Contributed by: Angela Palacios, CFP®
After a very interesting first half of the year with early negative returns, followed by Brexit in June, markets performed well in July and then quieted down in the month of August. September brought with it a bit of increased fluctuation when investors thought the Federal Reserve Board may raise rates at the September meeting but calmed back down when that fear subsided. As of October 1st the S&P 500 gained over 7.8% this year including dividends with nearly half of that gain (3.85%) coming in the third quarter. The year-to-date story, however, has not been told primarily by the S&P 500 as we have gotten so used to over the past several years.
Diversification Works Again
This year other asset classes have had the opportunity to shine as Emerging markets; commodities and high yield have topped S&P 500 returns. Diversification seems to once again be working after a long drought. The chart below shows performance of various asset classes by year with the best performer’s bars on the top of the stack and worst relative performers on the bottom. Notice the Green line (S&P 500) has been near the top of the list for the past three years but that hasn’t been the norm over the last 14 years. This year we have returned to the more normal pattern where the S&P doesn’t dominate.
Rate Hike Kicked Down the Road
Not surprisingly the Federal Reserve opted not to raise interest rates last month. The dissention among the voting members, though, was surprising. Three members of the voting board voted for an interest rate increase going against Janet Yellen’s recommendations to hold course. This is the first noted dissention since 2014. The next meeting occurs in November just a few short days before the election. It is highly unlikely they will make waves that close to the election so it looks likely that if a rate increase occurs it will be at the December 13-14th meeting.
I would be avoiding the elephant in the room if I didn’t mention the election. Jaclyn Jackson wrote a piece on political parties and their impact to your portfolio, I would encourage you to read this before making any rash investment decisions based on the election. The battle between Clinton and Trump is proving to fulfill every media fantasy. They both certainly make for excellent headlines. Trump will be doing his best to rally voters to change by making promises but also by making things seem worse in the economy than they likely are. While there is often some volatility leading into an election because of these negative headlines, usually after the decision has been made markets settle down and most often continue in a positive direction the remainder of the year.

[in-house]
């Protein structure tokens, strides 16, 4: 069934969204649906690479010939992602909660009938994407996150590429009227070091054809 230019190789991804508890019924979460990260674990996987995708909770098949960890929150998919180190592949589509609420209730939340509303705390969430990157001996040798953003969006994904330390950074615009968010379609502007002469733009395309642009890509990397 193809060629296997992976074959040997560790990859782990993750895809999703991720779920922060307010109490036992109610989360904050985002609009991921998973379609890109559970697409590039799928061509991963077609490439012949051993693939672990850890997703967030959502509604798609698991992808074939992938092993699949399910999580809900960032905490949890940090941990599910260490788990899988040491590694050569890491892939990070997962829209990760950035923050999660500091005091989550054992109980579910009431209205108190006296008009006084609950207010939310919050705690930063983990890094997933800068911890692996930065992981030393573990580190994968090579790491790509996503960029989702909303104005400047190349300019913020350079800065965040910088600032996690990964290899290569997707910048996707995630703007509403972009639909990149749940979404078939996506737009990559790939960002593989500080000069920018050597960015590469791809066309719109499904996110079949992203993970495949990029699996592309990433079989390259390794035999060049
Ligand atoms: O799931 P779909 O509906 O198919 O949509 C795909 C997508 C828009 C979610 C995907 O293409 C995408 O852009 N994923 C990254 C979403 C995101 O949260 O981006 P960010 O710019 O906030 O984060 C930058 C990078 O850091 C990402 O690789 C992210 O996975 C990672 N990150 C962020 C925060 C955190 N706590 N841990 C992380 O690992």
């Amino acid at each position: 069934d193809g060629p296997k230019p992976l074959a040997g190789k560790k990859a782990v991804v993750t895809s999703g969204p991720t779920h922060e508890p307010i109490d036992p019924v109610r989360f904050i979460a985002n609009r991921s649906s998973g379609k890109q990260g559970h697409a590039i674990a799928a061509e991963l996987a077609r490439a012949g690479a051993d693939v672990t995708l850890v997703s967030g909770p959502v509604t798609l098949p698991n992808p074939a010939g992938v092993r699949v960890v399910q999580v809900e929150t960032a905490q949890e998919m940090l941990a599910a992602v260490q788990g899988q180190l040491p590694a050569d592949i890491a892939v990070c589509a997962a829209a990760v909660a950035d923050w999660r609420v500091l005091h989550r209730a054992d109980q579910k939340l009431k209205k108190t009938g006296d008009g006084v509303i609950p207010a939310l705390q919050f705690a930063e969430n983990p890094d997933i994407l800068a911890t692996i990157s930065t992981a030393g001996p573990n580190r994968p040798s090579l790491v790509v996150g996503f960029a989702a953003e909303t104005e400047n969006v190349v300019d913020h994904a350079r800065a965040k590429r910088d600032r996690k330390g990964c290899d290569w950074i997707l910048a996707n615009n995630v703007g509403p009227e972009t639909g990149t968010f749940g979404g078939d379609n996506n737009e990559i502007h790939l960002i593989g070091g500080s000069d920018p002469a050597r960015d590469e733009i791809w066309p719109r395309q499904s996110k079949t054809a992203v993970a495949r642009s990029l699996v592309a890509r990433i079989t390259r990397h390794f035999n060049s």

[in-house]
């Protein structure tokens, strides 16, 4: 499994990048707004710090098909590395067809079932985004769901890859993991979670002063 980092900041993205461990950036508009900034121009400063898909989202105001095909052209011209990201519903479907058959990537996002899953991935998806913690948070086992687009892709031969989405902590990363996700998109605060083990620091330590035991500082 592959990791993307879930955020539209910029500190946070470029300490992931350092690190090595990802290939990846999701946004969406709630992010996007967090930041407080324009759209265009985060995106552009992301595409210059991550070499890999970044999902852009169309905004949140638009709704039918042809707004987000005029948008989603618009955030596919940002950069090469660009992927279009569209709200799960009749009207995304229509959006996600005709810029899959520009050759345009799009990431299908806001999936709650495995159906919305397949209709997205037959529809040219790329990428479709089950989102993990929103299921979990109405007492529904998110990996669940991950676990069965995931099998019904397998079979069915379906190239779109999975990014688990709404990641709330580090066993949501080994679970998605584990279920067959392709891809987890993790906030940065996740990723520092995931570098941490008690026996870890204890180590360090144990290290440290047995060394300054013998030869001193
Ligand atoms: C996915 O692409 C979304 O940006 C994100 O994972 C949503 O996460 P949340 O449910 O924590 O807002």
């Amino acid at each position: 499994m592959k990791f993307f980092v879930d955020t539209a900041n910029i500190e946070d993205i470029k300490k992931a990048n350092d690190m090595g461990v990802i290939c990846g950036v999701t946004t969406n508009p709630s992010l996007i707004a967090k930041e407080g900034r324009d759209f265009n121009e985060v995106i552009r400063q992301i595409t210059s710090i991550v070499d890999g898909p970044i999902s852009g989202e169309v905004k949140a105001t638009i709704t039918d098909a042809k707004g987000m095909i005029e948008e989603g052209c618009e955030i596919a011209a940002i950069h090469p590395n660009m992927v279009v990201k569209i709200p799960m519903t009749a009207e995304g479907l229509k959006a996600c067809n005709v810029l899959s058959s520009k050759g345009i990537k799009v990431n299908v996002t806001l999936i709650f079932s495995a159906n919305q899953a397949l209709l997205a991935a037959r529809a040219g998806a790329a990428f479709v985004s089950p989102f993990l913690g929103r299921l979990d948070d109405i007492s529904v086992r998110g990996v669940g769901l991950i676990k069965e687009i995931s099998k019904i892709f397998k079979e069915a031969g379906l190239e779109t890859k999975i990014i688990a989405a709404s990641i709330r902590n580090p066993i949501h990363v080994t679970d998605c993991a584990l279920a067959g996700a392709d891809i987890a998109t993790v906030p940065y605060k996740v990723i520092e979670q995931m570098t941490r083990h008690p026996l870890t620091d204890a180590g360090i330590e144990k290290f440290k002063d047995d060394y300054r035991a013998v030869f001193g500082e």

Checkout Investment Pulse, by Angela Palacios, CFP®, a special summary of the Morningstar ETF conference she attended.
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If you have topics you would like us to cover in the future, please let us know! As always, we appreciate the opportunity to meet your financial planning and investment needs. Thank you!
Angela Palacios, CFP®
Director of Investments
Angela Palacios, CFP® is the Director of Investments at Center for Financial Planning, Inc.® Angela specializes in Investment and Macro economic research. She is a frequent contributor The Center blog.
The information contained in this report does not purport to be a complete description of the securities, markets, or developments referred to in this material. The information has been obtained from sources considered to be reliable, but we do not guarantee that the foregoing material is accurate or complete. Any opinions are those of Angela Palacios and not necessarily those of Raymond James. Expressions of opinion are as of this date and are subject to change without notice. There is no guarantee that these statements, opinions or forecasts provided herein will prove to be correct. Investing involves risk and you may incur a profit or loss regardless of strategy selected. The S&P 500 is an unmanaged index of 500 widely held stocks that is generally considered representative of the U.S. stock market. Investing in emerging markets can be riskier than investing in well-established foreign markets. Investing involves risk and investors may incur a profit or a loss. Investing always involves risk, including the loss of principal, and futures trading could present additional risk based on underlying commodities investments. Diversification does not ensure a profit or guarantee against a loss. Keep in mind that individuals cannot invest directly in any index, and index performance does not include transaction costs or other fees, which will affect actual investment performance. Individual investor's results will vary. Past performance does not guarantee future results.